Do you know someone who would enjoy our You 2.0 series? Please tell them about this episode and last week's show about how to break out of a...
You 2.0: How to Break Out of a Rut
There are times in life when the challenges we face feel insurmountable. Authors succumb to writer's block. Athletes and artists hit a plateau. People of a certain age fall into a midlife crisis. These are all different ways of saying: I'm stuck. This week, in the kickoff to our annual You 2.0 series, psychologist Adam Alter shares his research on why we all get stuck at various points in our lives, and how to break free.
Do you like the ideas and insights we feature on Hidden Brain? Then please consider supporting our work by joining our new po...
The Truth About Honesty
Think about how often you hold back honest opinions of someone else because you don’t want to hurt their feelings. But there are times when this well-intended restraint can be a mistake. This week, in the second part of our series on failure and feedback, psychologist Taya Cohen helps us understand when — and how — to be honest.
If you missed the first part of our series — which focuses on how we can become better at learning from difficult or negative feedback — you can find it here.
Learning From Your Mistakes
No matter who you are, it's guaranteed that at some point in life you'll make a mistake. Many of us find failures to be uncomfortable — so we try our best to ignore them and move on. But what if there was a way to turn that discomfort into an opportunity? This week, we begin a two part mini-series on the psychology of failure and feedback. Psychologist Lauren Eskreis-Winkler teaches us how to stop ignoring our mistakes, and instead, start to learn from them.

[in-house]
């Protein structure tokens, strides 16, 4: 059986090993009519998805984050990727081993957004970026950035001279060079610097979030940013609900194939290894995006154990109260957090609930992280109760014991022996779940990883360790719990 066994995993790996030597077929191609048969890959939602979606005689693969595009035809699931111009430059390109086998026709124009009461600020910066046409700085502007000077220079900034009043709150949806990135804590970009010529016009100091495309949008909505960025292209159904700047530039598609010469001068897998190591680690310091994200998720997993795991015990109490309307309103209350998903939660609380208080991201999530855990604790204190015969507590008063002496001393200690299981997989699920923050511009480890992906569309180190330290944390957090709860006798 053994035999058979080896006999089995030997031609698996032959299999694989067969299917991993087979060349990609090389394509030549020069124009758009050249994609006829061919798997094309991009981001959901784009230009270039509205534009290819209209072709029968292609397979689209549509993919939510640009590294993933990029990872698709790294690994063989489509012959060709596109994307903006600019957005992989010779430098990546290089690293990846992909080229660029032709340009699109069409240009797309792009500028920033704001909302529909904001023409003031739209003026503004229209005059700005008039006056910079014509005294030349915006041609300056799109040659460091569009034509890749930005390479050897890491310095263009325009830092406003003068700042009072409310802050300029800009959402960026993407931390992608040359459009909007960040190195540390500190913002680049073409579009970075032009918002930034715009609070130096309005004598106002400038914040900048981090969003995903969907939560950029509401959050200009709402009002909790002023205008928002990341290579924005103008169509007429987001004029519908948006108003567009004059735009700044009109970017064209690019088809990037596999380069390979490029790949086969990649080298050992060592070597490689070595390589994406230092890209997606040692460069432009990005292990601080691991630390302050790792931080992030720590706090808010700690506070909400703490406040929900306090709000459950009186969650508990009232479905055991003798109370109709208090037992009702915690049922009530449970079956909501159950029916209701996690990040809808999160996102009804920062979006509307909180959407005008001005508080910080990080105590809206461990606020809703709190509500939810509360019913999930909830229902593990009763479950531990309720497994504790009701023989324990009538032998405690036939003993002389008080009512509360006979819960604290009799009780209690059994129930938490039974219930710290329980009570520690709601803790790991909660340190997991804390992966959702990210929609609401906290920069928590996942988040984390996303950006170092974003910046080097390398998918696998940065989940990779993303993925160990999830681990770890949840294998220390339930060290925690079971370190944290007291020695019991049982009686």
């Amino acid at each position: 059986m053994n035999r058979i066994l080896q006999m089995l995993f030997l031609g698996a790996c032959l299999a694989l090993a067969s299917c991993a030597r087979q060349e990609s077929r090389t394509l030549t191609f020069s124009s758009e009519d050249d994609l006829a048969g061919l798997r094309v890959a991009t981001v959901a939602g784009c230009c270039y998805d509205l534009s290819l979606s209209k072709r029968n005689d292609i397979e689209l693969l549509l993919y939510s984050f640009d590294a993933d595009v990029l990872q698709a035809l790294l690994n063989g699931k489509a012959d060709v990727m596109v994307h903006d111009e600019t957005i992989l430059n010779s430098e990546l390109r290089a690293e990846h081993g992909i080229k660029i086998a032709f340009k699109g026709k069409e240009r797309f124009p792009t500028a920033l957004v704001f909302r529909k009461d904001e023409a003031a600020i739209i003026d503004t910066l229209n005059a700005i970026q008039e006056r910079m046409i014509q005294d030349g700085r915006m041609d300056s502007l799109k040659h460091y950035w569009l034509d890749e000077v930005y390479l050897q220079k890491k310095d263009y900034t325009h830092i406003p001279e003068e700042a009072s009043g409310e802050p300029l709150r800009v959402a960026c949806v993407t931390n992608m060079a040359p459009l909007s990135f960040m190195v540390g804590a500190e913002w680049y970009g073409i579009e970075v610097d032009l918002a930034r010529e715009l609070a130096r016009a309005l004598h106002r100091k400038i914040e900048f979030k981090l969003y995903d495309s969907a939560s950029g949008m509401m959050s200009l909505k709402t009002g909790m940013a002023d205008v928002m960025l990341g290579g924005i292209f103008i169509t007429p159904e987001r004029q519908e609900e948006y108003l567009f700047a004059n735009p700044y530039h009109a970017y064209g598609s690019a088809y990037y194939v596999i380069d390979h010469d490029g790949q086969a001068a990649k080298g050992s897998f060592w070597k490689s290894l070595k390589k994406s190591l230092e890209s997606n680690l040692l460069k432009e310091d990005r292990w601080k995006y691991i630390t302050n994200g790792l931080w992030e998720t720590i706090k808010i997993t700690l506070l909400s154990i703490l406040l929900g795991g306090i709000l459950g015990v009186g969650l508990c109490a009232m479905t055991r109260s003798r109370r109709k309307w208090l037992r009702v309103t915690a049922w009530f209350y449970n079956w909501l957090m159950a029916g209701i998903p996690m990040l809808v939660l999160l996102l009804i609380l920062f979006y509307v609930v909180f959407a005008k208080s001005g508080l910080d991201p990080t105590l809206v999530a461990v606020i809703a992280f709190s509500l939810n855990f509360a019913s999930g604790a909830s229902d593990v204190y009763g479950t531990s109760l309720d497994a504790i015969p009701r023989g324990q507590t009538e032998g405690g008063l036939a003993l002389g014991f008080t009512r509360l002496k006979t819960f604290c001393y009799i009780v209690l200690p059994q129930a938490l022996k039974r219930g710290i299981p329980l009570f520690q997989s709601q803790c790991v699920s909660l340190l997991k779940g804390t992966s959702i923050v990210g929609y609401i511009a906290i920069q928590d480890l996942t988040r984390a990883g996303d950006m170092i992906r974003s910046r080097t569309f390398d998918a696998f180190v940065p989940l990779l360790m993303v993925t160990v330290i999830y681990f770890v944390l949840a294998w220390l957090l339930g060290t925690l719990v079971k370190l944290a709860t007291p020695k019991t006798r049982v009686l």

Do you like the ideas and insights we feature on Hidden Brain? Then please con...
The Path to Enough
This week, we bring you the second part of our conversation on the perils of too much pleasure. Psychiatrist Anna Lembke explains the neuroscience behind compulsive consumption, and how it alters our brains. She also shares techniques she’s learned from her patients to overcome the lure of addictive substances and behaviors.
Do you like the ideas and insights we feature on Hidden Brain? Then please consider supporting our work by joining our new podcast subscription, Hidden Brain+. You can find it in the Apple Podcasts app, or by going to apple.co/hiddenbrain. Thanks!
The Paradox of Pleasure
All of us think we know what addiction looks like: it’s the compulsive consumption of drugs, alcohol, or nicotine. But psychiatrist Anna Lembke argues that this definition is far too narrow — and that a broader understanding of addiction might help us to understand why so many people are anxious and depressed. This week, we begin a two-part series that explains how and why humans are wired to pursue pleasure, and all the ways the modern world tempts us with addictive substances and behaviors.
Do you like the ideas and insights we feature on Hidden Brain? Then plea...
How Others See You
It's not easy to know how we come across to others, especially when we're meeting people for the first time. Psychologist Erica Boothby says many of us underestimate how much other people actually like us. This week, we revisit one of our most popular episodes to look at how certain social illusions give us a distorted picture of ourselves.